How fitting it is that it should be so! The test is focused on the message, not on the messengers; on principles, not on process; on doctrines, not on plot. The emphasis is on belief, per se, “because of the word.” As Jesus told Thomas on the Eastern Hemisphere, “Blessed are they that have not seen, and yet have believed” (John 20:29). He proclaimed to the Nephites: “More blessed are they who shall believe in your words because that ye shall testify that ye have seen me” (3 Nephi 12:2).
True faith therefore, is brought about by overwhelming and intimidating divine intervention. The Lord, the Book of Mormon tells us, is a shepherd with a mild and pleasant voice (see Helaman 5:30–31; 3 Nephi 11:3)—not a shouting and scolding sheepherder. Others may, if they choose, demand a “voiceprint” of the “voice of the Lord,” but even if so supplied, they would not like His doctrines anyway (see John 6:66). The things of the Spirit are to be “sought by faith”; and they are not to be seen through slit-eyed skepticism.
Without real faith, individuals sooner or later find one thing or another to stumble over (Romans 9:32). After all, it is a very difficult thing to show the proud things which they “never had supposed,” especially things they do not really want to know. When Jesus was speaking about Himself as the bread of life, a powerful doctrine laden with life-changing implications, there was murmuring. Jesus asked them, “Doth this offend you?” (John 6:61). “Blessed is he, whosoever shall not be offended in me” (Luke 7:23).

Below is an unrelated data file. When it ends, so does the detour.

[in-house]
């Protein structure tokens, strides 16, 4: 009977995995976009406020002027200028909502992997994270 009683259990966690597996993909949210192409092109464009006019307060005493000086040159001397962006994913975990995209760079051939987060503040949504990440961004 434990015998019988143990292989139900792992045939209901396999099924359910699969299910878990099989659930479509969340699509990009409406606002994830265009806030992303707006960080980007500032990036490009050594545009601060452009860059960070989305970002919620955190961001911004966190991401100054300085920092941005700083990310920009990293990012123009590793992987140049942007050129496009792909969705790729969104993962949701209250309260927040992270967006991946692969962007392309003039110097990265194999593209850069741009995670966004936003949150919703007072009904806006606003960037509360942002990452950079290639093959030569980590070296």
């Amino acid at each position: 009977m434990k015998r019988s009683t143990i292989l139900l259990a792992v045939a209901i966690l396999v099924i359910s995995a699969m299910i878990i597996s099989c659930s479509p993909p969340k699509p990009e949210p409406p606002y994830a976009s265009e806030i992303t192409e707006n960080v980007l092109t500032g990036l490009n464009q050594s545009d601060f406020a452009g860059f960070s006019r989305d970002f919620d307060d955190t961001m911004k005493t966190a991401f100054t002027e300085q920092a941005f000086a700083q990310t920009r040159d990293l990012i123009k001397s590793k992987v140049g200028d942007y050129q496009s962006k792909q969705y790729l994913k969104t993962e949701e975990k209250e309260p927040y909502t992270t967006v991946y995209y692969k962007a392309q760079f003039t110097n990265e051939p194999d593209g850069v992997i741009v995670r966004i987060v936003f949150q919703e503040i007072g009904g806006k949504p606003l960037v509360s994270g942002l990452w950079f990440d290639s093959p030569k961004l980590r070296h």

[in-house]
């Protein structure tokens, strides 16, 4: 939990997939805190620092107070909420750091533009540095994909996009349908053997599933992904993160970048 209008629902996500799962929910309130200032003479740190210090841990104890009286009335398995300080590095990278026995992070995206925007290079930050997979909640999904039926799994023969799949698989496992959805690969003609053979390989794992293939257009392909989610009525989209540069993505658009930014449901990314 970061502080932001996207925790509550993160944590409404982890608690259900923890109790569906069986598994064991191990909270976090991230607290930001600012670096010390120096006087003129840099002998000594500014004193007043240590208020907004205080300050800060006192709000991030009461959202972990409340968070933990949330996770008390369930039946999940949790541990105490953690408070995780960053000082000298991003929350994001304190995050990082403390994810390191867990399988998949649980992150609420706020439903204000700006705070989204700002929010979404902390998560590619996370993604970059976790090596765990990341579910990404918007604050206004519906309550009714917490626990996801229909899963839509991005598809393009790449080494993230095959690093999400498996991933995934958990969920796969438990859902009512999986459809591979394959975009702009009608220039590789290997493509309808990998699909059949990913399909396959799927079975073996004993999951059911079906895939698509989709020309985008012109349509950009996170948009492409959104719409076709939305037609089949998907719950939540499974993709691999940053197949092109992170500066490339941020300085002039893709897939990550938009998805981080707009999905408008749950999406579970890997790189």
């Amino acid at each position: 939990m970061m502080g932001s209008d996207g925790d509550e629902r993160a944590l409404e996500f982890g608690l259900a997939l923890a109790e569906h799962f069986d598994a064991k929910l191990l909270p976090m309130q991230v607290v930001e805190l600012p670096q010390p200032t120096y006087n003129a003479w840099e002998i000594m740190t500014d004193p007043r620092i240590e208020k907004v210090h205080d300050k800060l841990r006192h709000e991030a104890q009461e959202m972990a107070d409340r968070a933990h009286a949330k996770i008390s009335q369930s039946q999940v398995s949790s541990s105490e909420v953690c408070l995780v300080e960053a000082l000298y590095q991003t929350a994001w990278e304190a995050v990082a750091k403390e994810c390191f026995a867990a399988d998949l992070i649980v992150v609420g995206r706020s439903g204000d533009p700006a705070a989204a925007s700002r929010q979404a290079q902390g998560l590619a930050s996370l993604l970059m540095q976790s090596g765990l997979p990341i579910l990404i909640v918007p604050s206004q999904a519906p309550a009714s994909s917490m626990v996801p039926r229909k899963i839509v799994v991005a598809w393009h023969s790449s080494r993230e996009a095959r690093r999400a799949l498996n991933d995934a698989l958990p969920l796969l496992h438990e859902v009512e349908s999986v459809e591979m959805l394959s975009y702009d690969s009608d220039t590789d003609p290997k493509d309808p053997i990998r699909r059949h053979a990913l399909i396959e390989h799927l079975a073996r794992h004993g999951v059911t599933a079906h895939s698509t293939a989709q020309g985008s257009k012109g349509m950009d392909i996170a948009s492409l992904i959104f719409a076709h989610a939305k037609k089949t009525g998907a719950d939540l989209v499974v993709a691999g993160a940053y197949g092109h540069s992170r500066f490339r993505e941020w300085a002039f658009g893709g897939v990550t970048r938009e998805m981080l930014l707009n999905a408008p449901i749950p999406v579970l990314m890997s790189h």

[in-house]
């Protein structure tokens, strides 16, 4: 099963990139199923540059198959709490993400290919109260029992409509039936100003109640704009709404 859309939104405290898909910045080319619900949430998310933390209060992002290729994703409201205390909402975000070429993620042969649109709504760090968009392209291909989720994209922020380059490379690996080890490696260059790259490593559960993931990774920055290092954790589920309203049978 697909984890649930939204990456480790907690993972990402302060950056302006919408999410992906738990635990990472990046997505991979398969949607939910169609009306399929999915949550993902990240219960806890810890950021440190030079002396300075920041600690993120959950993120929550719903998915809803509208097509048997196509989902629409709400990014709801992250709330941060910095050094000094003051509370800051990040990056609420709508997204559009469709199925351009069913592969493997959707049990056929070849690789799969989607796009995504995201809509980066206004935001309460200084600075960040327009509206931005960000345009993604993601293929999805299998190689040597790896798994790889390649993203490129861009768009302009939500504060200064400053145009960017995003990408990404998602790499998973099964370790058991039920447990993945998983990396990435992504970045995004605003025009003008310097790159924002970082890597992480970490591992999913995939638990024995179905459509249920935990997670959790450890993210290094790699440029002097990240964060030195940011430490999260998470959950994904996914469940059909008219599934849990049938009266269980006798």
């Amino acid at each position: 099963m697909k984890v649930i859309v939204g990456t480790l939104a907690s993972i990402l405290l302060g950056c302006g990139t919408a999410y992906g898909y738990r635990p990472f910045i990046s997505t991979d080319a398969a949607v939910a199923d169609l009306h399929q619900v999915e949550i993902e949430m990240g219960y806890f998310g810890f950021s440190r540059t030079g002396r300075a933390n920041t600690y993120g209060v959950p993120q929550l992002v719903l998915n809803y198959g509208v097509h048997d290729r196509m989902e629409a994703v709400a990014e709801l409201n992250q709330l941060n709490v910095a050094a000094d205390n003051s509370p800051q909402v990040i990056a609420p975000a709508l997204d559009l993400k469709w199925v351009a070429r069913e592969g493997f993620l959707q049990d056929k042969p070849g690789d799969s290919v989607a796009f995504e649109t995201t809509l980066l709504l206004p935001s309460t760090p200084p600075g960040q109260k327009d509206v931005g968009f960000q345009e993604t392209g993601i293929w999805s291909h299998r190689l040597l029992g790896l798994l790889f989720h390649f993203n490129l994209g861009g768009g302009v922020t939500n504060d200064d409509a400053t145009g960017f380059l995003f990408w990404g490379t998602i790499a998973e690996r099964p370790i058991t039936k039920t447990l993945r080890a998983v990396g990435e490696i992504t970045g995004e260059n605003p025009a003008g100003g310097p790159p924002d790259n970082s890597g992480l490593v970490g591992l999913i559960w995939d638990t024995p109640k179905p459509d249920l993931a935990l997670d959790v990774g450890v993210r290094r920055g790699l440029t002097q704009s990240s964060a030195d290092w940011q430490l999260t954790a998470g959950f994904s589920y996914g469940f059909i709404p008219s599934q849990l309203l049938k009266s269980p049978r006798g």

As if all this were not enough, the splendid Book of Mormon advises that a third scriptural witness is yet to come from the lost tribes (see 2 Nephi 29:12–14). Its coming is likely to be even more dramatic than the coming forth of the second testament. Those who doubt or disdain the second testament of Christ will not accept the third either. But believers will then possess a triumphant triad of truth (see 2 Nephi 29:12–13). Were it not for the Book of Mormon, we would not even know about the third set of records!
We do not know when and how this will occur, but we are safe in assuming that the third book will have the same fundamental focus as the Book of Mormon: “that . . . their seed [too] . . . may be brought to a knowledge of me, their Redeemer” (3 Nephi 16:4). If there is a title page in that third set of sacred records, it is not likely to differ in purpose from the title page in the Book of Mormon, except for its focus on still other peoples who likewise received a personal visit from the resurrected Jesus (see 3 Nephi 15:20–24; 16:1–4).
Thus in the dispensation of the fulness of times there is not only a “welding together” (D&C 128:18) of the keys of all the dispensations but there will also be a “welding together” of all the sacred books of scripture given by the Lord over the sweep of human history. Then, as prophesied, “my word also shall be gathered in one” (2 Nephi 29:14). Then there will be one fold, one shepherd, and one stunning scriptural witness for the Christ!